Islamabad: Despite efforts by civil society to raise awareness about enforced disappearances, the issue lingers in Pakistan as the State uses it with impunity.

The irony is that successive Pakistan governments have pledged to end the practice of enforced disappearances, however, the practice continued during their tenures. reported a Canada-based think tank, International Forum for Rights and Security (IFFRAS).

The reality is that the Pakistani state is comfortable with using enforced disappearance as a tool to throttle dissent and this persists to date.

From time to time, voices are raised by civil society against the impunity with which the armed forces, intelligence agencies and police carry out such acts, with little or no accountability.

Former lawmakers and human rights activists used the International Day of the Enforced Disappearances (August 30) to demand the introduction of legislation to ensure that limits were imposed on state institutions and laws were introduced in Pakistan that laid down boundaries for intelligence agencies over enforced disappearances.

Large number of human rights activists, politicians and lawyers gathered outside the office of the Human Rights Commission of Pakistan (HRCP) to demand that the state must act against those involved in enforced disappearances.

Speaking to the media outside Pakistan's HRCP (30 August 2022) Babar recalled that in December 2015 the Senate Committee of the Whole had made nearly half a dozen proposals for legislation on the role of security and intelligence agencies, adding that rules the government should have either implemented the recommendations or reverted back to the Senate with reasons of why it could not implement them, reported IFFRAS.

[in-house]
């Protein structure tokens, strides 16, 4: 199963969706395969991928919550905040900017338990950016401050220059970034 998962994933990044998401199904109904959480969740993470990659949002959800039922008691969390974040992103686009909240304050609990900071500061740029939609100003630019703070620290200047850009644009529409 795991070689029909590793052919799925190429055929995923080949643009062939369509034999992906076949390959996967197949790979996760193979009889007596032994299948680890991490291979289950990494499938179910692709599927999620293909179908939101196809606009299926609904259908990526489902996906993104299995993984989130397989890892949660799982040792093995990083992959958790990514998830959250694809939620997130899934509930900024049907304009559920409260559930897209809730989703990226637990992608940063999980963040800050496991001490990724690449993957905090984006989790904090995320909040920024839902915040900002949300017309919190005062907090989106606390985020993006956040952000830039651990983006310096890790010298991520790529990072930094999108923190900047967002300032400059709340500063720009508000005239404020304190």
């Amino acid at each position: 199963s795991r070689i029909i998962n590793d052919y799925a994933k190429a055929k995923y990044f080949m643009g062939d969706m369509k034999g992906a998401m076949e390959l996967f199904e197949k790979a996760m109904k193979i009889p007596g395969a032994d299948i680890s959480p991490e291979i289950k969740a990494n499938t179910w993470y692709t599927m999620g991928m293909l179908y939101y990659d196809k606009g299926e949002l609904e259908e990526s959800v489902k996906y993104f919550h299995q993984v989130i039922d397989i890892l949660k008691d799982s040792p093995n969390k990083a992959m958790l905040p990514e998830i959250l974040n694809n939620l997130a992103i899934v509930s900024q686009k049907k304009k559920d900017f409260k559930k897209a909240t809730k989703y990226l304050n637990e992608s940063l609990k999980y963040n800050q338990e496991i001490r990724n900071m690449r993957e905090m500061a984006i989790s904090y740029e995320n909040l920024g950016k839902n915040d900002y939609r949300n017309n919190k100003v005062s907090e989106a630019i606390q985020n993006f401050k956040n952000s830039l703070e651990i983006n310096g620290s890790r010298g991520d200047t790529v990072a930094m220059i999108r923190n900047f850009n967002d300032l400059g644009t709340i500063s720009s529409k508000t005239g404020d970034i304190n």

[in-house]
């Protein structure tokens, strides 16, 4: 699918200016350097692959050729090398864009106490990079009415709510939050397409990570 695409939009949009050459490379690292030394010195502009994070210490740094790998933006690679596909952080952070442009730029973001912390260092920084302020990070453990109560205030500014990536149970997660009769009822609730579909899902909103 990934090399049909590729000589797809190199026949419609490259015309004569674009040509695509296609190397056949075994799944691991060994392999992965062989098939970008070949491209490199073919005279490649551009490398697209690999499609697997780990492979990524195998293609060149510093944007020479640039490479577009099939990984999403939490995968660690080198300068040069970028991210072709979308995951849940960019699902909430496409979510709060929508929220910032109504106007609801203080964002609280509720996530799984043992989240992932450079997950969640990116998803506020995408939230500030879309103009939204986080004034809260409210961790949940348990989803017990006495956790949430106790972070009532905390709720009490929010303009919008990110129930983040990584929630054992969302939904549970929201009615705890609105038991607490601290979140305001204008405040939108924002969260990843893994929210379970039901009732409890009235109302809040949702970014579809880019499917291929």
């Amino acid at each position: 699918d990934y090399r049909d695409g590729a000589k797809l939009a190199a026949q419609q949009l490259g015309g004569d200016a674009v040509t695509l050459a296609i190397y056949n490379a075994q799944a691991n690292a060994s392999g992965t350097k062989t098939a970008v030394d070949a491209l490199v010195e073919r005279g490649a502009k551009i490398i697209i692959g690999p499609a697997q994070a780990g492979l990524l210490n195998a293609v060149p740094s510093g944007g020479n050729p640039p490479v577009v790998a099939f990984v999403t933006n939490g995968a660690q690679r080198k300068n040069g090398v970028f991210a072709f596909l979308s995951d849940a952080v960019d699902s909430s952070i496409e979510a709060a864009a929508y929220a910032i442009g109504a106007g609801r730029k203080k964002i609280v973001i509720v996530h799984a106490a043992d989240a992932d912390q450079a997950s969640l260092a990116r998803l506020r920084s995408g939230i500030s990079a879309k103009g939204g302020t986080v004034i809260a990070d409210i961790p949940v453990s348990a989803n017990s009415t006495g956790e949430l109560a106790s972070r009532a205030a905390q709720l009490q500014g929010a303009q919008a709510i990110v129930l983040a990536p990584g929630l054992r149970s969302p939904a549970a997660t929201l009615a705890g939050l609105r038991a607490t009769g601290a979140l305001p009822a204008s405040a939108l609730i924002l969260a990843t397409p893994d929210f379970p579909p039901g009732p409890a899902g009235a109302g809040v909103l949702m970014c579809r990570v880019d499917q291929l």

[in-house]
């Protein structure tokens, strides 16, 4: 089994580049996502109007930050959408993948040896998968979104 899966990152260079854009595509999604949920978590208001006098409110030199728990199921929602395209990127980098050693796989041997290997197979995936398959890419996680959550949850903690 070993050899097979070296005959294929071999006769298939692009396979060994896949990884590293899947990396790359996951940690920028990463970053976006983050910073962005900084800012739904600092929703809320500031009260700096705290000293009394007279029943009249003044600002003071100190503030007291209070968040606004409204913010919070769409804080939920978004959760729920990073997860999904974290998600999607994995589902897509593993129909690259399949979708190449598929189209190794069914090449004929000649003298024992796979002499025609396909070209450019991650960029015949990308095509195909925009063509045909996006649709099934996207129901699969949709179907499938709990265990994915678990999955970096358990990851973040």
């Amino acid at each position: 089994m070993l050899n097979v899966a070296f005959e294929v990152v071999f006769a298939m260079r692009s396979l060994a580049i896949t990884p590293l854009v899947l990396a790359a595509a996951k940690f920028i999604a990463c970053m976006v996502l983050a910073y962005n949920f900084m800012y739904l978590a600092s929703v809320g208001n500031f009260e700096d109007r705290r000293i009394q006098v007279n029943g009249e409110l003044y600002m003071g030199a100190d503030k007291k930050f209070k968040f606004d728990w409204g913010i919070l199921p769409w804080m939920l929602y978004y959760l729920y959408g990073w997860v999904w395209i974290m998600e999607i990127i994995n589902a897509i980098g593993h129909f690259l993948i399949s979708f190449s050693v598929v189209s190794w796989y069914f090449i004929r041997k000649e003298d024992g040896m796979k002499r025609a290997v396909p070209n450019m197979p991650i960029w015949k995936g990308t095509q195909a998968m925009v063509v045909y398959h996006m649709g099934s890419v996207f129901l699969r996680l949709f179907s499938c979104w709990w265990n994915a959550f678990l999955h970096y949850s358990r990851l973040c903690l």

"The Commission on Enforced Disappearances has also failed miserably. In not one case has it been able to prosecute a perpetrator of the crime".

Babar said an inadequate Bill was moved in the National Assembly in June 2021 to address the issue, but even that bill seems to have disappeared.

The armed forces of Pakistan are widely accused of being responsible for the 'disappearance' of an estimated 5,000 to 8,000 persons. As per local media reports, activists from Baluchistan are high on the list of the 'missing', reported IFFRAS.

Baloch 'nationalists', forming many groups, have been fighting the state to oppose curbs on civil rights and the CPEC projects that they claim deprive Balochs of natural resources while giving few jobs.

Enforced disappearances are used as a tool by Pakistani authorities to terrorize people who question the all-powerful Army or seek individual or social rights.

Cases of enforced disappearances have been majorly recorded in the Baluchistan and the Khyber-Pakhtunkhwa provinces which host active separatist movements.

Families and activists have described being harassed, arbitrarily arrested and detained, and subject to violence for simply exercising their right to peaceful protest - a right protected by international human rights law and domestic law, reported IFFRAS.

Enforced disappearance violates international human rights law and is a crime under international law. It also violates the fundamental rights enshrined in the Constitution of Pakistan.

Amnesty International South Asia has noted that "Victim families who have exhausted all legal avenues are forced to publicly campaign in search of the fate and whereabouts of their loved ones."

Earlier this month, Amnesty International showed how the state dealt with protests by families of the disappeared harshly.